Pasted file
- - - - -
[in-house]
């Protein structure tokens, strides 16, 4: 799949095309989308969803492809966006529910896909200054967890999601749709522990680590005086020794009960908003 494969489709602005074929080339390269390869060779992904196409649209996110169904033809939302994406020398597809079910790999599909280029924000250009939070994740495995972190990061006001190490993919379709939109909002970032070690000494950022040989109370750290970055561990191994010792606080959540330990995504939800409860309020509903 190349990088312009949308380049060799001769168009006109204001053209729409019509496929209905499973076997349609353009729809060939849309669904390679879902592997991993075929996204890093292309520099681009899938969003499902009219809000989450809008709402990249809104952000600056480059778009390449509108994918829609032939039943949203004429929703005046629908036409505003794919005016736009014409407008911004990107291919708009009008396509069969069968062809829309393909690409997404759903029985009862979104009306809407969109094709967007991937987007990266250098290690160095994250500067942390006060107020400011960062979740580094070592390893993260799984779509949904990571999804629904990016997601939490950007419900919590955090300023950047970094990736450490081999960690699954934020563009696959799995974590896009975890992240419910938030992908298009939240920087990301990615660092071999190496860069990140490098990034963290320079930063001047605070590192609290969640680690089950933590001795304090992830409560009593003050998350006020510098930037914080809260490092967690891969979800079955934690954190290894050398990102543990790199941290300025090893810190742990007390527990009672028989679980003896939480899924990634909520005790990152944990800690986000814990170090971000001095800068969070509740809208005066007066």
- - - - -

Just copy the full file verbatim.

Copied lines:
[in-house]
């Protein structure tokens, strides 16, 4: 799949095309989308969803492809966006529910896909200054967890999601749709522990680590005086020794009960908003 494969489709602005074929080339390269390869060779992904196409649209996110169904033809939302994406020398597809079910790999599909280029924000250009939070994740495995972190990061006001190490993919379709939109909002970032070690000494950022040989109370750290970055561990191994010792606080959540330990995504939800409860309020509903 190349990088312009949308380049060799001769168009006109204001053209729409019509496929209905499973076997349609353009729809060939849309669904390679879902592997991993075929996204890093292309520099681009899938969003499902009219809000989450809008709402990249809104952000600056480059778009390449509108994918829609032939039943949203004429929703005046629908036409505003794919005016736009014409407008911004990107291919708009009008396509069969069968062809829309393909690409997404759903029985009862979104009306809407969109094709967007991937987007990266250098290690160095994250500067942390006060107020400011960062979740580094070592390893993260799984779509949904990571999804629904990016997601939490950007419900919590955090300023950047970094990736450490081999960690699954934020563009696959799995974590896009975890992240419910938030992908298009939240920087990301990615660092071999190496860069990140490098990034963290320079930063001047605070590192609290969640680690089950933590001795304090992830409560009593003050998350006020510098930037914080809260490092967690891969979800079955934690954190290894050398990102543990790199941290300025090893810190742990007390527990009672028989679980003896939480899924990634909520005790990152944990800690986000814990170090971000001095800068969070509740809208005066007066």